Midpeninsula Post

12 books to read in 2022, according to Books Inc. and the Midpeninsula Post

A stack of books recommended by the Books Inc. staff. (Emily Yao)

There are a lot of books out there, so we asked the staff at Books Inc. in Downtown Mountain View for 12 essential books for high schoolers to read in 2022. This list is made up of their answers.

It’s a mix of fiction and nonfiction, made-up characters and autobiographies, mythology and realism, academic reads and just plain fun. There’s no central theme, nor an order in which you should read the list, just 12 really good books. 

Hopefully there’s something here for every kind of reader, but if nothing on this list in particular tickles your fancy, we’re sure the good people of Books Inc. will be glad to give you other suggestions. 

Note: All links in this article lead to Books Inc.’s website. 

KINDRED” BY OCTAVIA BUTLER

Dana, a 26-year-old African American, lives in 1970s California. Throughout the novel, Dana travels back in time (not of her own will) and barely lives through numerous near-death experiences before being wrenched back to her own time. Dana endures two different time periods, and two forms of American racism. In a time of racial reckoning, hearing the (albeit fictionalized) story of the past can help us understand the present just a little bit better.

ALL ABOUT LOVE” BY BELL HOOKS

“All About Love” is a guide to love in the modern age. hooks lays out a roadmap for how she believes society should interact with and use love. she criticizes the younger generations for being cynical and dismissive of love, and encourages all to “embrace the idea of love as a transformative force.”

SCYTHE” BY NEAL SHUSTERMAN

In the far future, advanced technology has led to natural death being practically eliminated and the world is controlled by an omniscient computer. There’s just one issue. If people never die, the population doesn’t stop growing. The dystopian novel follows two teens, Citra and Rowan who become apprentices to a Scythe, who “gleans” individuals in order to prevent overpopulation. 

LAST NIGHT AT THE TELEGRAPH CLUB” BY MALINDA LO

17-year-old Lily Hu, a queer Chinese-American, lives in San Francisco’s Chinatown in the 1950s. The novel, named for a lesbian bar in San Francisco, follows Lily as she grapples with her own identity and navigates discrimination. The novel will create context for readers surrounding anti-Asian hate in this country yet in a style relatable to many high schoolers: teenage romance.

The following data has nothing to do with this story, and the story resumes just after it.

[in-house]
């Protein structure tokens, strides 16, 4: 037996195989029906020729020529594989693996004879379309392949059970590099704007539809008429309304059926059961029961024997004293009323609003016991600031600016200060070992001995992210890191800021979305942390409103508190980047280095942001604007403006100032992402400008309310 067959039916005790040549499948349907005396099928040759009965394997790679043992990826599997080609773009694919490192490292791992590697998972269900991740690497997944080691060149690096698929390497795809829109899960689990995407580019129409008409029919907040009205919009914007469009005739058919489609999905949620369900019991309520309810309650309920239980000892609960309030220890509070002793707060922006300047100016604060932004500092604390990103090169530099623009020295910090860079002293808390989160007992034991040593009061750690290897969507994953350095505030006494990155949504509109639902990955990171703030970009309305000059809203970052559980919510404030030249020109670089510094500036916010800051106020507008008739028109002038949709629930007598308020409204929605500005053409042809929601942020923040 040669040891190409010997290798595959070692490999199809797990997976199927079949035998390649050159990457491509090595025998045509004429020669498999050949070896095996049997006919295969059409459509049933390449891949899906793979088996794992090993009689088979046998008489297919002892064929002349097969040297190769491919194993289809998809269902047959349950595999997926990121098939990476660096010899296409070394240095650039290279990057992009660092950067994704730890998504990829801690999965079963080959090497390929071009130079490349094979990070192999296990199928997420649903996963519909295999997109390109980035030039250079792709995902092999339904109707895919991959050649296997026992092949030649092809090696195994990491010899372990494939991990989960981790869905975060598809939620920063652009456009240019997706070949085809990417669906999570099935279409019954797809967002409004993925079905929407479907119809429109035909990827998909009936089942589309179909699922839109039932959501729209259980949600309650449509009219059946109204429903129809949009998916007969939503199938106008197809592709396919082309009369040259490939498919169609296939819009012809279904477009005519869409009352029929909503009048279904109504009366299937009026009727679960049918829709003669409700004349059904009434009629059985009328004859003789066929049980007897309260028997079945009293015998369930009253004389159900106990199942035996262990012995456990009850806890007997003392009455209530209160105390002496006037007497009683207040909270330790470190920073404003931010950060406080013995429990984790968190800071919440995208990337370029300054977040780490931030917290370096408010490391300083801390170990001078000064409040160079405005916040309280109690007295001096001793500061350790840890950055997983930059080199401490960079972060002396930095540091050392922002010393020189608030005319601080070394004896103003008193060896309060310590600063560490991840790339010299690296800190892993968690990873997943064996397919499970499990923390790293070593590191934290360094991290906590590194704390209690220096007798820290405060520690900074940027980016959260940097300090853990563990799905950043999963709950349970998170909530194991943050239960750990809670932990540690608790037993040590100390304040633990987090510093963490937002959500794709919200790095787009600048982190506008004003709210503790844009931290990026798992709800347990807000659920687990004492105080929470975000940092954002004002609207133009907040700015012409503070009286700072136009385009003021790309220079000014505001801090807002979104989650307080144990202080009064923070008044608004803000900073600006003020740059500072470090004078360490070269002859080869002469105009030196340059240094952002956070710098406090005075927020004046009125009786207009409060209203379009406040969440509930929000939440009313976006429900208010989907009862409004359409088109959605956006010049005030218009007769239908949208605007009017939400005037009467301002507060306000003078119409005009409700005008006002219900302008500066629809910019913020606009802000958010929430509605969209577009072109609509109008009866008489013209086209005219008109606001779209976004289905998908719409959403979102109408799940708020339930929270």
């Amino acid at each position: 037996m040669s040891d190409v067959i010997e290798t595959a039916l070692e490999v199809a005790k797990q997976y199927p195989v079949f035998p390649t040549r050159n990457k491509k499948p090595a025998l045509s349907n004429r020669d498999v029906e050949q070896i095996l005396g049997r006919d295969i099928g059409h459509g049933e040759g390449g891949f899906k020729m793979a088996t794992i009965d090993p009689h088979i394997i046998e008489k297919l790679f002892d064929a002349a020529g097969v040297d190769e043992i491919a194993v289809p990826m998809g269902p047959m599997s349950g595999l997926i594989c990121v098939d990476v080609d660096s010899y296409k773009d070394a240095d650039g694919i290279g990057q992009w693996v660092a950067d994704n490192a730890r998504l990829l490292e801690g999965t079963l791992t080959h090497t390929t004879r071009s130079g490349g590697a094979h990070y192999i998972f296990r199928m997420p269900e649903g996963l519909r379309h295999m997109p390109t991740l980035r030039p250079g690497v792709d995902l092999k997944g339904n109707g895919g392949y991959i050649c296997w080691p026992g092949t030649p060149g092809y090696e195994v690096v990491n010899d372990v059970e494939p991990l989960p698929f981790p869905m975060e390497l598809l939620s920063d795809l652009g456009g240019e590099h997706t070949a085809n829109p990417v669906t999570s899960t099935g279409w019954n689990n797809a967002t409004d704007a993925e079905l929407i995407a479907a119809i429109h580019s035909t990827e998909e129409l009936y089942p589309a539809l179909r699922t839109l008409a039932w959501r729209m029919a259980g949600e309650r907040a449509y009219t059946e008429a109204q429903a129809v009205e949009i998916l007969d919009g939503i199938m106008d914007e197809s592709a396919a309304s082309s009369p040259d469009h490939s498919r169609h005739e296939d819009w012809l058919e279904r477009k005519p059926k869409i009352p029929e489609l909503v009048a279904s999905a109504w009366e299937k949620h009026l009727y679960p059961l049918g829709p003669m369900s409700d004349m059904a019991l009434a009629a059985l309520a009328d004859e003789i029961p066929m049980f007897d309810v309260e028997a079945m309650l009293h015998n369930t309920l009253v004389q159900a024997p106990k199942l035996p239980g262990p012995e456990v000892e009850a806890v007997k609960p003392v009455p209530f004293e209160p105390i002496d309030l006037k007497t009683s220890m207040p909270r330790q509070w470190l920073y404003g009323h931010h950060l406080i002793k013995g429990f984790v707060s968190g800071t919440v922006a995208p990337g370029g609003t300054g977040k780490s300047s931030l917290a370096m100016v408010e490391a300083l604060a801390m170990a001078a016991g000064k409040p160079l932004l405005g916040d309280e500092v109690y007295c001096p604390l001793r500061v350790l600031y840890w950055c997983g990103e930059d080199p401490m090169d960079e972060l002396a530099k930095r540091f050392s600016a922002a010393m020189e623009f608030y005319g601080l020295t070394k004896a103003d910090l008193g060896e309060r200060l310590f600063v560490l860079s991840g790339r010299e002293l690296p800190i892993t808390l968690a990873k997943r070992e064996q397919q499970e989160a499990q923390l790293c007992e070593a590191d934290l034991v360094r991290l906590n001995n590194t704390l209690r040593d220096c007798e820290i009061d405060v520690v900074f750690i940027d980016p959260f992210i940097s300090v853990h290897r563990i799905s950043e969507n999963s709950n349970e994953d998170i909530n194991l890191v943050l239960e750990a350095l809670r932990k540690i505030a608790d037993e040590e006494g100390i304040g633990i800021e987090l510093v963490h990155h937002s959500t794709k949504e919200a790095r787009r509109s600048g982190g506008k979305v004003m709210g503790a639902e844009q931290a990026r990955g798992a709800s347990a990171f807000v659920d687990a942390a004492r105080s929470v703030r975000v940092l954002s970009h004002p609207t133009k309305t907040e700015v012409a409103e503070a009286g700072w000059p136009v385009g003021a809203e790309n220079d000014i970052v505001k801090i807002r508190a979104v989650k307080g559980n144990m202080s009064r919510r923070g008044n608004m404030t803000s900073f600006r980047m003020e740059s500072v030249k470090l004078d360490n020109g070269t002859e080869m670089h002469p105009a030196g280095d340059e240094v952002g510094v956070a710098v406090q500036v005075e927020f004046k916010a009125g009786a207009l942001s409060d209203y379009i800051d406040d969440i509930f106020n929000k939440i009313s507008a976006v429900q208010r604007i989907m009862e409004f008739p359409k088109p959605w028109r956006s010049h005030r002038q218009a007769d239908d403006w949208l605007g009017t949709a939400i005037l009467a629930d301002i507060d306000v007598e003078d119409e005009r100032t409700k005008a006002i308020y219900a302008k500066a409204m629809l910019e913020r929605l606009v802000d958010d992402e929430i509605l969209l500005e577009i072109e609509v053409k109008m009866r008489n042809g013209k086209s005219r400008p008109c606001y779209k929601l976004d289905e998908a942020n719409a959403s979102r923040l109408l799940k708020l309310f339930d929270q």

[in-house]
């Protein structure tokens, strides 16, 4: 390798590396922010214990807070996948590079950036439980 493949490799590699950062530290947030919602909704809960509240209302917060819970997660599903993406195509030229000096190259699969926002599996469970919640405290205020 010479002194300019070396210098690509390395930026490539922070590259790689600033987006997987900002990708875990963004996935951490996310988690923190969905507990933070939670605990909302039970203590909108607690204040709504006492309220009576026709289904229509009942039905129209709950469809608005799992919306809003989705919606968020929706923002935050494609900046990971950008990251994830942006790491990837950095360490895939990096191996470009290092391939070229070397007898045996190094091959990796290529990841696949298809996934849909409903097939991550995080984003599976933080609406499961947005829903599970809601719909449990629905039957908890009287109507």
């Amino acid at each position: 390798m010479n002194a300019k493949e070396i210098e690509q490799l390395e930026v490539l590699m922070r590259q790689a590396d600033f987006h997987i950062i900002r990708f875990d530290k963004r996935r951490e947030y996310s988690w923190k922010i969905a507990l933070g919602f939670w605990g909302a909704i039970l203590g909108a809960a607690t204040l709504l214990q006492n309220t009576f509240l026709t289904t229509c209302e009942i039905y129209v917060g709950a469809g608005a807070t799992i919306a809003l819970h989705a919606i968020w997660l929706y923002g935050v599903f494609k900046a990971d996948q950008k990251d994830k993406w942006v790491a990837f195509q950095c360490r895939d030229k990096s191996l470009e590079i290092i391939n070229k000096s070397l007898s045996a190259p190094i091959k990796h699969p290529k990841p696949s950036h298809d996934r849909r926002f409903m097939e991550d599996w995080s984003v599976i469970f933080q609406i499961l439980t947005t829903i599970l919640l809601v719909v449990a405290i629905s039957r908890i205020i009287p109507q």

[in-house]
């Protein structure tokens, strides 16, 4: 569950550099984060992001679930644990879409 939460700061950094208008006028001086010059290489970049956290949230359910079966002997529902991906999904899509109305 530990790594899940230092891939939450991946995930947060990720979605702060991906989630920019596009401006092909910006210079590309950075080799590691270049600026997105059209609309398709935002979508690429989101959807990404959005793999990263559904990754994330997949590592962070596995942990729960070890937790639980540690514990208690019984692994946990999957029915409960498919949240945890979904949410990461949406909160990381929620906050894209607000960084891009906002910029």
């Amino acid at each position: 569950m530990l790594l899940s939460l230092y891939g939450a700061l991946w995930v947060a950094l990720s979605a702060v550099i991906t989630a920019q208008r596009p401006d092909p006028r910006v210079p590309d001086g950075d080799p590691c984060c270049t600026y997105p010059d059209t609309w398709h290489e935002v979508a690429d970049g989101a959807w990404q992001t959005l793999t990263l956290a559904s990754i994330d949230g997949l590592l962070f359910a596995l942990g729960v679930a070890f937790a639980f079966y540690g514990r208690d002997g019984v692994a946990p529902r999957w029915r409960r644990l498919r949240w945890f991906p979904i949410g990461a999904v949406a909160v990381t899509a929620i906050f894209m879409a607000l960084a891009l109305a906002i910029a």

SADIE” BY COURTNEY SUMMERS

Sadie is a teen seeking revenge for her sister’s murder. The book is split into two perspectives: that of Sadie, and a true crime podcast that discusses both her mysterious disappearance and her sister Mattie’s death. This book is dark, and haunting. For those fans of true crime, this book can shed perspective on the other perspective of true crime: the victims.

A PEOPLE’S HISTORY OF THE UNITED STATES” BY HOWARD ZINN

Published in 1980, Zinn presents what he believes is an alternative to the “fundamental nationalist glorification of country” present in many other history curricula. The nonfiction work tells the stories of American women, laborers, people of color, the working poor, immigrants and other disadvantaged groups.

CEMETERY BOYS” BY AIDEN THOMAS

Yadriel is a young transgender man fighting to get his Latino family to understand his gender. While he wrestles with his identity, he sets out to free the ghost of his murdered cousin but instead frees the ghost of Julian Diaz, his school’s “resident bad boy.” As the novel progresses, Yadriel begins to fall in love with Julian, and a romance between a dead boy and a living one emerges.

THE DAWN OF EVERYTHING: A NEW HISTORY OF HUMANITY” BY DAVID GRAEBER AND DAVID WENGROW

“The Dawn of Everything” presents a different understanding of human history than we might be used to. The book is as much history as it is historiography — the study of history in and of itself. The authors look to the unheard true origins of the Enlightenment to make sense of human history today and the origins of civilization itself.

DEAR AMERICA: NOTES OF AN UNDOCUMENTED CITIZEN” BY JOSE ANTONIO VARGAS

Jose Antonio Vargas discovered at age 16 that he was an undocumented immigrant, when the choir team he was a part of at Mountain View High School was going on a trip abroad. His memoir tells the story of making a life in a foreign country, learning and hiding.

CHILDREN OF BLOOD AND BONES” BY TOMI ADEYEMI

“Children of Blood and Bones” is a mash-up of American-style young adult writing and Nigerian mythology. The novel delves deep into racially-motivated violence, while balancing a family tale. This is also, after all, a fantasy novel filled with magic, princesses, royalty and divine power. 

A SNAKE FALLS TO EARTH” BY DARCIE LITTLE BADGER

Nina is a 16 year-old member of the Lipan Apache tribe in Texas. Oli is a cottonmouth snake living in the reflecting world — a mythological place where animals live. When Oli travels to Texas seeking help, he finds Nina. While much of the literature surrounding iIndigenous experiences is about the centuries of oppression they’ve faced in the Americas, the culture, traditions and stories have remained in the shadows over the years. The novel takes advantage of traditional Apache storytelling techniques to weave together reality and mysticism.

PLATO AND A PLATYPUS WALK INTO A BAR” BY THOMAS CATHCARD AND DANIEL MARTIN KLEIN

Most high schoolers are taught a little bit of philosophy through the lens of history — and that’s about it. “Plato and a Platypus Walk Into a Bar” is a funny read that will help you understand the basics of philosophy, and have some fun while doing so.

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